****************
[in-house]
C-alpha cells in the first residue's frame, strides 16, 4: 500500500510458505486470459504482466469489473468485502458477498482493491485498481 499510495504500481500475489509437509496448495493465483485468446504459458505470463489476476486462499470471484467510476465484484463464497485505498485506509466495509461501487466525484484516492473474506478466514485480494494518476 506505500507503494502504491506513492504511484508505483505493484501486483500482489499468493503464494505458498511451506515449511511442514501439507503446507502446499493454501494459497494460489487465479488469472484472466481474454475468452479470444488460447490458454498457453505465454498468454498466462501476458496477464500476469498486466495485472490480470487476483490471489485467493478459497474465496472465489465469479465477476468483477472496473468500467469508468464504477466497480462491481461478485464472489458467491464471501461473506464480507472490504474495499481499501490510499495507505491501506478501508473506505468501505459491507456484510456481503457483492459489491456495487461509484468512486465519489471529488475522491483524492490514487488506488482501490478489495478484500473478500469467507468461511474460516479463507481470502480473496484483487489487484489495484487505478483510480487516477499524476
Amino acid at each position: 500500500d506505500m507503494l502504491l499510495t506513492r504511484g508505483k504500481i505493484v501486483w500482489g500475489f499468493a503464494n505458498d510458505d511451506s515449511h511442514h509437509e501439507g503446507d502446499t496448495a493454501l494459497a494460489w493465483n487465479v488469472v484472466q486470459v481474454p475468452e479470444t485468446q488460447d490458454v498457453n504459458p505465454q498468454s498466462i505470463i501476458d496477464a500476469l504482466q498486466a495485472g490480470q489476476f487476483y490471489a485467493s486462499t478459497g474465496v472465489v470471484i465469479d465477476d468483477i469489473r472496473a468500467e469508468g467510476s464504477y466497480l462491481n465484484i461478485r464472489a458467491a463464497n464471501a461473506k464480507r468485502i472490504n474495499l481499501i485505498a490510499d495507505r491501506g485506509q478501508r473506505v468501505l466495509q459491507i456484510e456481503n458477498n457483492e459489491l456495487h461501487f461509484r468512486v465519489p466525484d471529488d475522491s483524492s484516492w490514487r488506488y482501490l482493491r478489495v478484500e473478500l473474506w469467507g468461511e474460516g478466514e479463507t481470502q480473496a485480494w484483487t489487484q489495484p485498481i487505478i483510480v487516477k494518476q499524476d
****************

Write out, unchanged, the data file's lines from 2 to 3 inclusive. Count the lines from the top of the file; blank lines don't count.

C-alpha cells in the first residue's frame, strides 16, 4: 500500500510458505486470459504482466469489473468485502458477498482493491485498481 499510495504500481500475489509437509496448495493465483485468446504459458505470463489476476486462499470471484467510476465484484463464497485505498485506509466495509461501487466525484484516492473474506478466514485480494494518476 506505500507503494502504491506513492504511484508505483505493484501486483500482489499468493503464494505458498511451506515449511511442514501439507503446507502446499493454501494459497494460489487465479488469472484472466481474454475468452479470444488460447490458454498457453505465454498468454498466462501476458496477464500476469498486466495485472490480470487476483490471489485467493478459497474465496472465489465469479465477476468483477472496473468500467469508468464504477466497480462491481461478485464472489458467491464471501461473506464480507472490504474495499481499501490510499495507505491501506478501508473506505468501505459491507456484510456481503457483492459489491456495487461509484468512486465519489471529488475522491483524492490514487488506488482501490478489495478484500473478500469467507468461511474460516479463507481470502480473496484483487489487484489495484487505478483510480487516477499524476
Amino acid at each position: 500500500d506505500m507503494l502504491l499510495t506513492r504511484g508505483k504500481i505493484v501486483w500482489g500475489f499468493a503464494n505458498d510458505d511451506s515449511h511442514h509437509e501439507g503446507d502446499t496448495a493454501l494459497a494460489w493465483n487465479v488469472v484472466q486470459v481474454p475468452e479470444t485468446q488460447d490458454v498457453n504459458p505465454q498468454s498466462i505470463i501476458d496477464a500476469l504482466q498486466a495485472g490480470q489476476f487476483y490471489a485467493s486462499t478459497g474465496v472465489v470471484i465469479d465477476d468483477i469489473r472496473a468500467e469508468g467510476s464504477y466497480l462491481n465484484i461478485r464472489a458467491a463464497n464471501a461473506k464480507r468485502i472490504n474495499l481499501i485505498a490510499d495507505r491501506g485506509q478501508r473506505v468501505l466495509q459491507i456484510e456481503n458477498n457483492e459489491l456495487h461501487f461509484r468512486v465519489p466525484d471529488d475522491s483524492s484516492w490514487r488506488y482501490l482493491r478489495v478484500e473478500l473474506w469467507g468461511e474460516g478466514e479463507t481470502q480473496a485480494w484483487t489487484q489495484p485498481i487505478i483510480v487516477k494518476q499524476d